A Different Point Of View

Five years ago today, I finally pulled the trigger and ordered a Tesla.  I took possession in late July and, until a few months back, sent a good portion of my paycheck to Elon Musk each month.  Which meant something different in 2017 than it does in 2022.

For reasons that I don’t entirely understand, Musk has, in more recent times, aligned himself with the fringe right wing.  He has recently announced his intentions to purchase Twitter, promising “free speech”, which the right wing has taken to mean it will be open season on any minority or marginalized group.  Persons who have been previously banned for their bad behavior on the platform are expected to see their accounts restored.

Two weekends ago, I was pulling into the parking lot at Guaranteed Rate Field and there was someone in the car parking next to me who seemed very excited by my car.  I’ve had people comment on it in the past, because they are still somewhat rare, but never to this level.  I acknowledged his interest with a head nod, existed the car, and started walking towards the stadium.  Which is when it occurred to me: maybe he wasn’t excited by the car itself, but what Tesla, and Elon Musk, now means to him.  And does that meaning include attacking minorities and marginalized groups?  Suddenly, it may not be such an exciting time.


All I wanted was to say goodbye

I’ve known this day was coming.  I wasn’t expecting it to be today.  I also was expecting it to be today, if that makes any sense.  I think that’s why I sent the text

Would you have told me if I hadn’t texted?  Or would I have found out days later thanks to Instagram or Facebook?  That question will haunt me for months

I cycle quickly through different stages of grief.  Skipping denial and acceptance, for the most part

Anger… why today?  why wouldn’t you tell me?  why do you keep avoiding saying goodbye?

Depression… did I not matter?  is this the end of our friendship?  will I ever see you again?

All I wanted was to say goodbye

Is it too hard for you?  Or too easy, not worth the trouble.  That question will also haunt me for months

I send another text.  Wishing you the best.  Sending my love and that I will miss you.  Holding you to the lunch we were supposed to have this week

You reply “Deal”

No love, no missing, just Deal.  So we will see each other again out of obligation?

I wanted more.  I needed more.  I expected… well, about this

I get through work, somehow.  I feel alone for the first time despite being working home alone for nearly 2 years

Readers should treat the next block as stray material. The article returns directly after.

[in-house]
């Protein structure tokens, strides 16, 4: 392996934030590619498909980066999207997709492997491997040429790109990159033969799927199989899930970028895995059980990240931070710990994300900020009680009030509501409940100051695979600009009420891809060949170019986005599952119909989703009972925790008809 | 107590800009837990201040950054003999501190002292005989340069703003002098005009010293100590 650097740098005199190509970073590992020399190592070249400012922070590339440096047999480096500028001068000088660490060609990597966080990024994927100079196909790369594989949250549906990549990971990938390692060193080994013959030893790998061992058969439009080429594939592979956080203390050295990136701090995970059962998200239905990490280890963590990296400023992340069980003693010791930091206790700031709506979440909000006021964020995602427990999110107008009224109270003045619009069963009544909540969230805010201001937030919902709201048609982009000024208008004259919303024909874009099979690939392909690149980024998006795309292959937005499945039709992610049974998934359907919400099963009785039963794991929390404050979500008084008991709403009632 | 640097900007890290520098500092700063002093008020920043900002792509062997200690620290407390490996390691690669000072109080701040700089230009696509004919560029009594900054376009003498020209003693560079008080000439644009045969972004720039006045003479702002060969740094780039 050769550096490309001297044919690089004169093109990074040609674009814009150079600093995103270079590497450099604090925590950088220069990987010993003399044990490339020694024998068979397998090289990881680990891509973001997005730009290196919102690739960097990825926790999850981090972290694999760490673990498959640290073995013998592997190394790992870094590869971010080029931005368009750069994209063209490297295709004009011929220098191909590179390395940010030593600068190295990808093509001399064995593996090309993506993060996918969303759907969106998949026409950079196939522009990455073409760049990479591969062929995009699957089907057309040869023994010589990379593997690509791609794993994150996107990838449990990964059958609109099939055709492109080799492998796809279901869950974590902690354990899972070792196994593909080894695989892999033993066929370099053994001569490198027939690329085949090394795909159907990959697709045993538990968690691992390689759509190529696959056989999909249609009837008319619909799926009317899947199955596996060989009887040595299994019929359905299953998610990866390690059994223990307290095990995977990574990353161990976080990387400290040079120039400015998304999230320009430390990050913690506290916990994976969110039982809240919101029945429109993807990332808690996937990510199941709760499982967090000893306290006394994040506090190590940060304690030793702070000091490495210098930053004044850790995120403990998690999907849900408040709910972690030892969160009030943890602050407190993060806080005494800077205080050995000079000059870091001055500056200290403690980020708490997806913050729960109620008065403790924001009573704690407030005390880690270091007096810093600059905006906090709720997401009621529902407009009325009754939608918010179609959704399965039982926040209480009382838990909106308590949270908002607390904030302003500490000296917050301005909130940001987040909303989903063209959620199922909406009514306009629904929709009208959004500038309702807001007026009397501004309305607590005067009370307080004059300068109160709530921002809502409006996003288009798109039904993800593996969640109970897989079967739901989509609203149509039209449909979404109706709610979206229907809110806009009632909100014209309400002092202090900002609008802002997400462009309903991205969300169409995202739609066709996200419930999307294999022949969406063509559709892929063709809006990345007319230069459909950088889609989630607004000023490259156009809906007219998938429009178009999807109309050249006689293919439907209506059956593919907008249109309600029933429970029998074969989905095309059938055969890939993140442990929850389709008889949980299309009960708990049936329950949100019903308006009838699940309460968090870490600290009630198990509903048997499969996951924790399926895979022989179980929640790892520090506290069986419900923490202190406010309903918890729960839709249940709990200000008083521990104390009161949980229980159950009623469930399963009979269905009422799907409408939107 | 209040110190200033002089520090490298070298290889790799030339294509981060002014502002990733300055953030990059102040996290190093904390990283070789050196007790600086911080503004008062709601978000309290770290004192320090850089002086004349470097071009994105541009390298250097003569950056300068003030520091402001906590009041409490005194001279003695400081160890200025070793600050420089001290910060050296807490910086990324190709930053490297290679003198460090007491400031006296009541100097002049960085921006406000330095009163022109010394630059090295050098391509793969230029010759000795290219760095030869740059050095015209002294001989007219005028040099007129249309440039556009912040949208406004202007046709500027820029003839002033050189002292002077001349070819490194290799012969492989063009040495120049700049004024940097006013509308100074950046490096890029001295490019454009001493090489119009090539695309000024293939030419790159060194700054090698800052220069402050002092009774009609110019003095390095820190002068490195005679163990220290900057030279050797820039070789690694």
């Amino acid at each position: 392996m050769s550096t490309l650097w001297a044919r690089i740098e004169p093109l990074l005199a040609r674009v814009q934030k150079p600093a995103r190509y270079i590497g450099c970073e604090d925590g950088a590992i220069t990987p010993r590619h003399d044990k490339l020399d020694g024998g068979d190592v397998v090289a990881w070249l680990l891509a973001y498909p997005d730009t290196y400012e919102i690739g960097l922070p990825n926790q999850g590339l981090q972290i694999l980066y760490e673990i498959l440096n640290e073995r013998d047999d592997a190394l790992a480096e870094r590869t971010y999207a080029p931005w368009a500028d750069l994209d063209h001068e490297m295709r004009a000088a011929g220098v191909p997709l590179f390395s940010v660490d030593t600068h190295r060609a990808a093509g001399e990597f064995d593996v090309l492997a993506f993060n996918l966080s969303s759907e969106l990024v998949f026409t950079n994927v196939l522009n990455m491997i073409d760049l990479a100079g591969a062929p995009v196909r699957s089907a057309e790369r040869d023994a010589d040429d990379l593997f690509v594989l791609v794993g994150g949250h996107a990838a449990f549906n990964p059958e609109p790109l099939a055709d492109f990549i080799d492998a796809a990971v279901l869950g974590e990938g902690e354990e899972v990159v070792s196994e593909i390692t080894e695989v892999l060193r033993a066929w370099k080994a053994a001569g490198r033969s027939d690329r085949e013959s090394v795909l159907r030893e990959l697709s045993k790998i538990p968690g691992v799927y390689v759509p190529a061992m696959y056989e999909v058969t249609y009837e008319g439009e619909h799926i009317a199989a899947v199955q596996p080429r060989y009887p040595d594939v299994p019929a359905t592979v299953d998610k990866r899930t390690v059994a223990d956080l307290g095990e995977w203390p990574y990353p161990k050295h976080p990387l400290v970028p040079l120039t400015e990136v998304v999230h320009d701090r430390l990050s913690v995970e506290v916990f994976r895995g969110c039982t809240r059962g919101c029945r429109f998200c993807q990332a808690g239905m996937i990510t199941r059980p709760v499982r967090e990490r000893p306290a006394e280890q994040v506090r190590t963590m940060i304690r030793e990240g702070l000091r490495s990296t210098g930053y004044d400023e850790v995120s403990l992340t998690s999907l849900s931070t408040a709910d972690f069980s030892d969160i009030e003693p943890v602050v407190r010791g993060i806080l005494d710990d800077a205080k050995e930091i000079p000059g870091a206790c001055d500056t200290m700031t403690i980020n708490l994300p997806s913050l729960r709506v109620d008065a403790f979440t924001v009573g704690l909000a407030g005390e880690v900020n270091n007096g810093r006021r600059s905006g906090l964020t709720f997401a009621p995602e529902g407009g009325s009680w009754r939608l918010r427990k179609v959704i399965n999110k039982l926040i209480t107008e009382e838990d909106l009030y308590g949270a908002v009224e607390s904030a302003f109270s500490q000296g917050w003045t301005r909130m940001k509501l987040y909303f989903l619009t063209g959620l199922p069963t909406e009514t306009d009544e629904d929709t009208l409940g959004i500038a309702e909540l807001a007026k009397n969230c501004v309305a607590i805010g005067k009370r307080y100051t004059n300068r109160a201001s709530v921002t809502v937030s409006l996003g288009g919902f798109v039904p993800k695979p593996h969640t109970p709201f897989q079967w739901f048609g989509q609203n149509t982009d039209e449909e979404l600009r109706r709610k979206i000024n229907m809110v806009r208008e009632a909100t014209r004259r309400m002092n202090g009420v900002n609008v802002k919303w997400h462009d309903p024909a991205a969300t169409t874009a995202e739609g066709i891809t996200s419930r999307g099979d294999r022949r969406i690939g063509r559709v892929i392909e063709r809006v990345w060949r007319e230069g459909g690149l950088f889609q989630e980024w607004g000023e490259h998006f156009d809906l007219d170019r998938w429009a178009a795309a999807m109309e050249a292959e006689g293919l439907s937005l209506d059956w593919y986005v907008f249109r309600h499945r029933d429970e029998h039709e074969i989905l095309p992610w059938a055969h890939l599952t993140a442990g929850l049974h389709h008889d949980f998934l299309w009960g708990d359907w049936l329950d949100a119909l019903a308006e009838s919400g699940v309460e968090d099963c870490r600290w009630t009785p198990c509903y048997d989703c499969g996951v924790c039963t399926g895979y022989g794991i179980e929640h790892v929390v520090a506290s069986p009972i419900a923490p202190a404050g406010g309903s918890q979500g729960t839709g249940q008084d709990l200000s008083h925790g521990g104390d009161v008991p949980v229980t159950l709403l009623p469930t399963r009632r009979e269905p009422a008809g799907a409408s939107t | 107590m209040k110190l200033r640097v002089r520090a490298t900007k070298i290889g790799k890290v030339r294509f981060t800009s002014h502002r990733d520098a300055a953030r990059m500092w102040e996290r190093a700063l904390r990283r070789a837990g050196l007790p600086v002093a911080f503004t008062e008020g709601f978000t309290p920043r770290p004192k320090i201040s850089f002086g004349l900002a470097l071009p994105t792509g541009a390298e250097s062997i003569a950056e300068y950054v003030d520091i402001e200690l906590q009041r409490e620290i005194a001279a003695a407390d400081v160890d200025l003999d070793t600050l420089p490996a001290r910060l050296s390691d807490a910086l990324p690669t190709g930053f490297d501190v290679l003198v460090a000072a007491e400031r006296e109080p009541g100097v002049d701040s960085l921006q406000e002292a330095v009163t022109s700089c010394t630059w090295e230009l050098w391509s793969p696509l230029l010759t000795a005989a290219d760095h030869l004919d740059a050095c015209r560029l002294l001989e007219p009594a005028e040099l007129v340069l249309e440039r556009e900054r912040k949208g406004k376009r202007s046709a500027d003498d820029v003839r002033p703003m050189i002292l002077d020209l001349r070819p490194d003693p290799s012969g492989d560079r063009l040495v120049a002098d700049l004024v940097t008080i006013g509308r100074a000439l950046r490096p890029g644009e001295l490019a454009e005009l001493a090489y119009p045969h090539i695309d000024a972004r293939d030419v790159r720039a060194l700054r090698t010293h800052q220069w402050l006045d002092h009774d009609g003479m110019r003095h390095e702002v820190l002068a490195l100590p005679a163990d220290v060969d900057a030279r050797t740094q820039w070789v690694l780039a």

I try to put it… you… out of my mind.  Hell, I’ve been trying to do that for years.  One of these days, it will work

We had some good times since we met.  Some bad ones too.  Through it all, I thought we had built something meaningful for both of us.  Was I wrong?

Haunt… months…

I wanted to do it last week, but you said wait.  We were going to get together that one last time.  We would do it then

Did you know?  That we would not get together and that you would sneak away and leave me alone to the bad thoughts in my head?

All I wanted was to say goodbye

A Double Birthday

Just like two years ago, we celebrate Angelina’s (and my) birthday with this picture of us, taken just minutes before the end of our birthday as Danny’s band competition wrapped up at the Dome at America’s Center in St. Louis and we were getting ready to go out and “celebrate” with a late night dinner at a dive diner, which went about as well as you can imagine, considering it was the Saturday night before Halloween.

20 Years Of Remembrance

It was a normal Tuesday morning, 20 years ago this morning, when someone stopped by my desk to say that a plane had crashed into the World Trade Center and that we were under attack.  Little did I know that for once, Chicken Little was right and the sky really was falling.

Most of the morning remains a blur.  Updates were hard to get through traditional sources and most of the news I was getting was from the old Warren Ellis forum on Delphi and whatever incarnation of the Bendis Board was up at the time.  At one point, I went out to my car to get an update from the Howard Stern show, which at the time was on a one hour tape delay here in Chicago, but we were one of the few markets that cut away from the show in order to simulcast a news station.

We all know what happens next: the Pentagon gets hit, another flight crashes in Pennsylvania, and, eventually, the towers fell.  We went to a pretty deserted Superdawg for lunch that day, listening to the radio for updates the entire time.  I remember the eerie drive to the gym after work, as people were as polite as they’ve even been on the roads.

The legacy of that day is messy.  Two long, ill-advised wars followed.  The nation united in a way that it is unable, or unwilling, to do today, as the COVID pandemic, our biggest tragedy since the 9/11 attacks, continues to rage as the right battles against both masks and vaccinations.

It’s a day that, for a little while, unified the country, but at great cost.  A day we would all like to forget.  A day we never will.